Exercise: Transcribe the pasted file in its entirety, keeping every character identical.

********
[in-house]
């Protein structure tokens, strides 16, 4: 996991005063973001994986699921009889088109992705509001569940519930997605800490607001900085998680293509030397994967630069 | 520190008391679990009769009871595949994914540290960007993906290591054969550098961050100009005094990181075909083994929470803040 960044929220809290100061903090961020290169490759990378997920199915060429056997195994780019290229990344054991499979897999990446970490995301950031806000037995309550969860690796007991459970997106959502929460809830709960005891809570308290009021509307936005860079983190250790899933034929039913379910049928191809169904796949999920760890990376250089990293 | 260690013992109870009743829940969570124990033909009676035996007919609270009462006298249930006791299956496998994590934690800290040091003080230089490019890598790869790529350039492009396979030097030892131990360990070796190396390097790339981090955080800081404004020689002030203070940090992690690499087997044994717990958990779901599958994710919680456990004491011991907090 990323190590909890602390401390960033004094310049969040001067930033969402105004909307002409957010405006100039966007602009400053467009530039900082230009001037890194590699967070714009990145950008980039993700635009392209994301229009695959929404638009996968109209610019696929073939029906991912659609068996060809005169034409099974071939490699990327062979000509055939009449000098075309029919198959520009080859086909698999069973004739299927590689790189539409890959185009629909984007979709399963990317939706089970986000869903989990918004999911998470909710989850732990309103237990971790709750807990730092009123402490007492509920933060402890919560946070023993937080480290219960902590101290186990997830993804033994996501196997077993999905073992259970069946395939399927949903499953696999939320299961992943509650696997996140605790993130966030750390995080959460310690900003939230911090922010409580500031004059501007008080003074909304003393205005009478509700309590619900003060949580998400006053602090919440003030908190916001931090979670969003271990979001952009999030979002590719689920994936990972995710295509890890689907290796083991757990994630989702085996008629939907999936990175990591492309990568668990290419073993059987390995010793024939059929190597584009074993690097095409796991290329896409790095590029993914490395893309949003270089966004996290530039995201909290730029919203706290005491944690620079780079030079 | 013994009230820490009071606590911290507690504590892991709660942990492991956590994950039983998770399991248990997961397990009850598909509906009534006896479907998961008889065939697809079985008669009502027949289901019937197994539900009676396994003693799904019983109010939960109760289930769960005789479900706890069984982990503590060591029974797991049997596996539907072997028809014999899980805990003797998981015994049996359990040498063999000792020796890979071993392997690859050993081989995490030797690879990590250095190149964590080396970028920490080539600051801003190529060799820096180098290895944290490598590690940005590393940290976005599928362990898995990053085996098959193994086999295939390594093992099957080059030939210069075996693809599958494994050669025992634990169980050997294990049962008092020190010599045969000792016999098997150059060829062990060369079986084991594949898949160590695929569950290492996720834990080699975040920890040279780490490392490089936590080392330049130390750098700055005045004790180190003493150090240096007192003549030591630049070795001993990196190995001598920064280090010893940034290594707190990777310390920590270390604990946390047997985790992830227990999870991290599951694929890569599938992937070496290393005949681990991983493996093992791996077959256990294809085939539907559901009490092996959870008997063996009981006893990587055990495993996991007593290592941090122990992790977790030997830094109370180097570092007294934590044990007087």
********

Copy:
[in-house]
């Protein structure tokens, strides 16, 4: 996991005063973001994986699921009889088109992705509001569940519930997605800490607001900085998680293509030397994967630069 | 520190008391679990009769009871595949994914540290960007993906290591054969550098961050100009005094990181075909083994929470803040 960044929220809290100061903090961020290169490759990378997920199915060429056997195994780019290229990344054991499979897999990446970490995301950031806000037995309550969860690796007991459970997106959502929460809830709960005891809570308290009021509307936005860079983190250790899933034929039913379910049928191809169904796949999920760890990376250089990293 | 260690013992109870009743829940969570124990033909009676035996007919609270009462006298249930006791299956496998994590934690800290040091003080230089490019890598790869790529350039492009396979030097030892131990360990070796190396390097790339981090955080800081404004020689002030203070940090992690690499087997044994717990958990779901599958994710919680456990004491011991907090 990323190590909890602390401390960033004094310049969040001067930033969402105004909307002409957010405006100039966007602009400053467009530039900082230009001037890194590699967070714009990145950008980039993700635009392209994301229009695959929404638009996968109209610019696929073939029906991912659609068996060809005169034409099974071939490699990327062979000509055939009449000098075309029919198959520009080859086909698999069973004739299927590689790189539409890959185009629909984007979709399963990317939706089970986000869903989990918004999911998470909710989850732990309103237990971790709750807990730092009123402490007492509920933060402890919560946070023993937080480290219960902590101290186990997830993804033994996501196997077993999905073992259970069946395939399927949903499953696999939320299961992943509650696997996140605790993130966030750390995080959460310690900003939230911090922010409580500031004059501007008080003074909304003393205005009478509700309590619900003060949580998400006053602090919440003030908190916001931090979670969003271990979001952009999030979002590719689920994936990972995710295509890890689907290796083991757990994630989702085996008629939907999936990175990591492309990568668990290419073993059987390995010793024939059929190597584009074993690097095409796991290329896409790095590029993914490395893309949003270089966004996290530039995201909290730029919203706290005491944690620079780079030079 | 013994009230820490009071606590911290507690504590892991709660942990492991956590994950039983998770399991248990997961397990009850598909509906009534006896479907998961008889065939697809079985008669009502027949289901019937197994539900009676396994003693799904019983109010939960109760289930769960005789479900706890069984982990503590060591029974797991049997596996539907072997028809014999899980805990003797998981015994049996359990040498063999000792020796890979071993392997690859050993081989995490030797690879990590250095190149964590080396970028920490080539600051801003190529060799820096180098290895944290490598590690940005590393940290976005599928362990898995990053085996098959193994086999295939390594093992099957080059030939210069075996693809599958494994050669025992634990169980050997294990049962008092020190010599045969000792016999098997150059060829062990060369079986084991594949898949160590695929569950290492996720834990080699975040920890040279780490490392490089936590080392330049130390750098700055005045004790180190003493150090240096007192003549030591630049070795001993990196190995001598920064280090010893940034290594707190990777310390920590270390604990946390047997985790992830227990999870991290599951694929890569599938992937070496290393005949681990991983493996093992791996077959256990294809085939539907559901009490092996959870008997063996009981006893990587055990495993996991007593290592941090122990992790977790030997830094109370180097570092007294934590044990007087």